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Report: Avoiding dangerous toys
Trouble in Toyland
Even though legitimate toymakers deserve kudos for making their products much safer over the years, too often, Americans end up buying dangerous toys for children for the holidays. WashPIRG Foundation’s 36th annual Trouble in Toyland report shows that many of those toys are counterfeit or recalled products that still make their way into consumers’ shopping carts.
So far in 2021, the U.S. Consumer Product Safety Commission (CPSC) has recalled 13 toys. WashPIRG Foundation toy researchers found two additional recalled products — a hoverboard and a children’s watch accessory — that many would consider toys. The recalled toys posed risks including high levels of lead, potential foreign-body ingestion by a child and choking because of small parts from easily broken toys.
These days, toys with safety risks are less likely to be found at traditional retail stores, which stock toys from importers and manufacturers that are required to have a Children’s Product Certificate (CPC). The CPC affirms that the toy follows all applicable federal safety standards for children.
But when shopping on websites that act as the middleman between the customer and the seller, consumers can encounter hidden hazards. The middlemen do not consider themselves to be traditional retailers and therefore often do not follow the same rules that a traditional retailer would. Whereas the retailers must receive a certificate of compliance from a manufacturer before selling a toy, not every toy sold online may be covered by a CPC and the toy described in the website listing might not be the toy that arrives at your door. The toys could even contain toxic chemicals such as heavy metals or phthalates, and most parents don’t have access to labs that could test for harmful substances.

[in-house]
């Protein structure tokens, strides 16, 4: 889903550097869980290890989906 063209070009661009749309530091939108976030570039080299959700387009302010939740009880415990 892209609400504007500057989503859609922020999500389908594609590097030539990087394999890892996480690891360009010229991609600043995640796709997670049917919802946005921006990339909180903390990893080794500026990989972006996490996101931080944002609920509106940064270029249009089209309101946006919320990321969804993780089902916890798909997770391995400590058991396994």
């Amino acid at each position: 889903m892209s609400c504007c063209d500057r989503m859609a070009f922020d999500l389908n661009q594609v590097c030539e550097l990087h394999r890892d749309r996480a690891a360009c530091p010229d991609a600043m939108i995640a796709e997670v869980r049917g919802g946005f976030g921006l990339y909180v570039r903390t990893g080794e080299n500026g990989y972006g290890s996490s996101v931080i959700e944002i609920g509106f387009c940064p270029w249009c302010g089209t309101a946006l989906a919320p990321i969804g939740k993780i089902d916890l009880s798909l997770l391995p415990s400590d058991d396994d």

In this edition of Trouble in Toyland, we share our best tips on how to identify potentially unsafe toys sold online and in stores.
The CPSC estimates that emergency rooms treated 198,000 toy-related injuries in 2020. This is a notable decrease from toy-related injuries reported from 2013 to 2019, when injury reports ranged from 224,200 to 251,700 per year. With many Americans staying at home more during 2020, the increased supervision could account for this drop in toy-related injuries. The best way to keep a child safe from injury from a toy is to keep an eye on them, look out for any broken toys and to ensure the toys are age appropriate.
Our 36th annual Trouble in Toyland report calls attention to the biggest toy safety issues, along with tips to minimize the risk in your home.
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